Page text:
Research shows that eating disorders, thoughts of self-harm and suicide attempts are higher among LGBTQ+-identified individuals.
“The community itself endures certain types of stressors that heterosexual and cisgender individuals typically don’t,” said Roni Levy, team leader at the Renfrew Center of Massachusetts. At the Renfrew Center’s annual conference, which took place virtually from mid-November to mid-December, several presentations and discussions addressed eating disorders within LGBTQ communities.
As part of the conference, Levy presented a webinar on eating disorders in the LGBTQ community, where she talked about influences, treatment and prevention. Levy also co-led a discussion with Cindy Gretzula, assistant vice president of clinical support services and director of nursing at the Renfrew Center Florida, called Facilitating Dialogues on Privilege, Power and Pride: Intersectionality within the LGBTQIA+ Community. The Renfrew Center is specifically geared toward treating patients with eating disorders and has locations around the country, including Philadelphia.
A 2018 report by The Trevor Project, National Eating Disorders Association and Reasons Eating Disorder Center shows that young cisgender female LGBTQ people had higher rates of eating disorder diagnoses than any other gender identity in the survey. Of the female-identifying youth in their survey, 54% reported having been diagnosed with an eating disorder, the most prevalent of which was bulimia. Forty percent of gender noncomforming and genderqueer youth in the survey reported being diagnosed with an eating disorder, and 39% of trans males reported the same. Out of youth who identify as another gender, 60% reported an eating disorder diagnosis.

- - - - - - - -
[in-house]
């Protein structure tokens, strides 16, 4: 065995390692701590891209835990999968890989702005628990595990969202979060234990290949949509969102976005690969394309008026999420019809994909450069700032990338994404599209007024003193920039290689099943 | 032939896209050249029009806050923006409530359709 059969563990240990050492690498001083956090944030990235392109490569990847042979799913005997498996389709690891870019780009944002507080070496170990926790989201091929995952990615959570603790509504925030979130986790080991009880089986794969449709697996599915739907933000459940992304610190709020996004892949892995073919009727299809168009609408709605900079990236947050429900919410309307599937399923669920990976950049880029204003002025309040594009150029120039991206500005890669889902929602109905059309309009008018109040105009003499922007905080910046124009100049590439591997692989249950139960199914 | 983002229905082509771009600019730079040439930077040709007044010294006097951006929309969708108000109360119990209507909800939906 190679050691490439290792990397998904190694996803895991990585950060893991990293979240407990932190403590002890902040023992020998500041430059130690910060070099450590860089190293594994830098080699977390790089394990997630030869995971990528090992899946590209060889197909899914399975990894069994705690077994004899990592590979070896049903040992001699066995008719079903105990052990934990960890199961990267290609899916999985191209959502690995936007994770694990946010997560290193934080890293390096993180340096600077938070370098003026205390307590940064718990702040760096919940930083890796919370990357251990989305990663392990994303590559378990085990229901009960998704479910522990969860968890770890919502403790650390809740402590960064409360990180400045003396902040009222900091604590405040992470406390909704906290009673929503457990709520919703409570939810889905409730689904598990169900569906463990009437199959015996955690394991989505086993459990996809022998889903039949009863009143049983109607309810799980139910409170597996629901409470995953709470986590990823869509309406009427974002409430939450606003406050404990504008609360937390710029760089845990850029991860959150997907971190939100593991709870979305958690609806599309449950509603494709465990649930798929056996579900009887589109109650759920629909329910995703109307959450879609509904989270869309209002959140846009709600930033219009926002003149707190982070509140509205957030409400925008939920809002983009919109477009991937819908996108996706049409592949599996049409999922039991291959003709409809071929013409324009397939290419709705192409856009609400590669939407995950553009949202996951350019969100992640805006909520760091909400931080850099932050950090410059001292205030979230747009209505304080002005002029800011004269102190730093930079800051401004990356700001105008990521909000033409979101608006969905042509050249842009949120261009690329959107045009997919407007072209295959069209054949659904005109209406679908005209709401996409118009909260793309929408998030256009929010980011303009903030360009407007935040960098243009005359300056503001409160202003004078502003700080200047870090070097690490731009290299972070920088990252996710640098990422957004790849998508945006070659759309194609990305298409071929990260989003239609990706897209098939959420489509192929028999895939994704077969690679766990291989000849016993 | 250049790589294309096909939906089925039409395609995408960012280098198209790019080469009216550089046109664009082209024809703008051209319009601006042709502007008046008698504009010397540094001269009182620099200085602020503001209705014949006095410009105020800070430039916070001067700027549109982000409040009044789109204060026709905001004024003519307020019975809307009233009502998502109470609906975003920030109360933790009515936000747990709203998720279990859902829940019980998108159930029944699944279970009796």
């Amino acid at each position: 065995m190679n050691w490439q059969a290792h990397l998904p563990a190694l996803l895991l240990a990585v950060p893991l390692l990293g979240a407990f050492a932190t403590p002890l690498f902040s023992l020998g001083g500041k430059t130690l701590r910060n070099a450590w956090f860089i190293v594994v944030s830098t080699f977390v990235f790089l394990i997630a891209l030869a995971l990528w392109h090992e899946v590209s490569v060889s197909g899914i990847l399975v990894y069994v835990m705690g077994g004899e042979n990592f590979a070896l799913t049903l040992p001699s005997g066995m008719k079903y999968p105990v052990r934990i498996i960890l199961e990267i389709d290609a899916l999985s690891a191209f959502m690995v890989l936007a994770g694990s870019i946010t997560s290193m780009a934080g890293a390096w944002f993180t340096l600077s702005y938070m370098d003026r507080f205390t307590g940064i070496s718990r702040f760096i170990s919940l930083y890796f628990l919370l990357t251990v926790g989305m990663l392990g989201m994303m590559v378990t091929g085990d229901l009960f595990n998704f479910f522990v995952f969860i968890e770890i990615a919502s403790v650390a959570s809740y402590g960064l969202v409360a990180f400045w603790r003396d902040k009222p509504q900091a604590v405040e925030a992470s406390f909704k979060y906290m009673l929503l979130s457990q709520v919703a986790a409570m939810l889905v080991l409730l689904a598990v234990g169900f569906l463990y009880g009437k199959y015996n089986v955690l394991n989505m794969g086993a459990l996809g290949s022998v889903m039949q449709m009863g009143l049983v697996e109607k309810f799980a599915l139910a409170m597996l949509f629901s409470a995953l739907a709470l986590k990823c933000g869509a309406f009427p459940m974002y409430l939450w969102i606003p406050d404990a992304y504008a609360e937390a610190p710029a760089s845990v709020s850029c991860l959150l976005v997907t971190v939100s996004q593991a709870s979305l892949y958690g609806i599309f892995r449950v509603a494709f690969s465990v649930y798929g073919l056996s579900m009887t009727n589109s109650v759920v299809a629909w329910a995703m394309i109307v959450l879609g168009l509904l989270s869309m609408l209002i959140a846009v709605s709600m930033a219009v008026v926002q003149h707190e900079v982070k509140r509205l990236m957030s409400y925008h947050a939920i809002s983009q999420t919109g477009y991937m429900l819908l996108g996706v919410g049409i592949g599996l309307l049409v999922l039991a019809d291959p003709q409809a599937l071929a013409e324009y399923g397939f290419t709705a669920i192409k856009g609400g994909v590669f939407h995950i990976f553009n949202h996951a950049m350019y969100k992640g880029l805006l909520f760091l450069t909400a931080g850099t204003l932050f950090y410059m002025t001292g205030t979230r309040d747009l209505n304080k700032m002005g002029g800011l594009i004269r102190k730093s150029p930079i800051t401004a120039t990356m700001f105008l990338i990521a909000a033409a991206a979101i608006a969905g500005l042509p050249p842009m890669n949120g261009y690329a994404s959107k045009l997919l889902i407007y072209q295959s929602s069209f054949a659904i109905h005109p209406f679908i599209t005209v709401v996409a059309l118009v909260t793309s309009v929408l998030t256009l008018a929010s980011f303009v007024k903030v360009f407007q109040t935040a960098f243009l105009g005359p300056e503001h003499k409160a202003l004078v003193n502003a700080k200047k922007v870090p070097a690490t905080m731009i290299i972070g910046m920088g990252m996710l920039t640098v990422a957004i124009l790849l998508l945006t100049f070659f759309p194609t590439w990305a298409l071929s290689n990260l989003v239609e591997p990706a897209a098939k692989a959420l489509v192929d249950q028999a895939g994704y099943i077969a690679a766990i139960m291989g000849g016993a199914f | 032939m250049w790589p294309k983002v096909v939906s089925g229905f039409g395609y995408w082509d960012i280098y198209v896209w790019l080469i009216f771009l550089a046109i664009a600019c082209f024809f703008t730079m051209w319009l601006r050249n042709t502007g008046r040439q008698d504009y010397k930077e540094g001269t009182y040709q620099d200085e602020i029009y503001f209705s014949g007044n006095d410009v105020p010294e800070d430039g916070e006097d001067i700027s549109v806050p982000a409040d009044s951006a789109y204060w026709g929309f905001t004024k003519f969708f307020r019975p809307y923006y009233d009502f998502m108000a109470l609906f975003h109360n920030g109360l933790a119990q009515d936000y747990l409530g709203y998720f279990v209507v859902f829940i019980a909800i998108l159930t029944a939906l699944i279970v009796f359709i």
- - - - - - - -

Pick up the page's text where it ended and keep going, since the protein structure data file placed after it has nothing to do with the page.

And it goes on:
In terms of sexual orientation, LGBTQ youth who identify as straight but not cisgender reported higher rates of eating disorder diagnoses than those of other sexual orientations, clocking in at 71%. Out of the bisexual LGBTQ young survey participants, 51% reported being diagnosed with an eating disorder, and 45% of gay or lesbian LGBTQ youth reported having an eating disorder diagnosis. Thirty-five percent of LGBTQ youth who conform to other identities, like asexual or pansexual, reported the same. The report found that eating disorders throughout sexual orientations and gender identities manifest most commonly as “fasting, skipping meals and eating very little food.”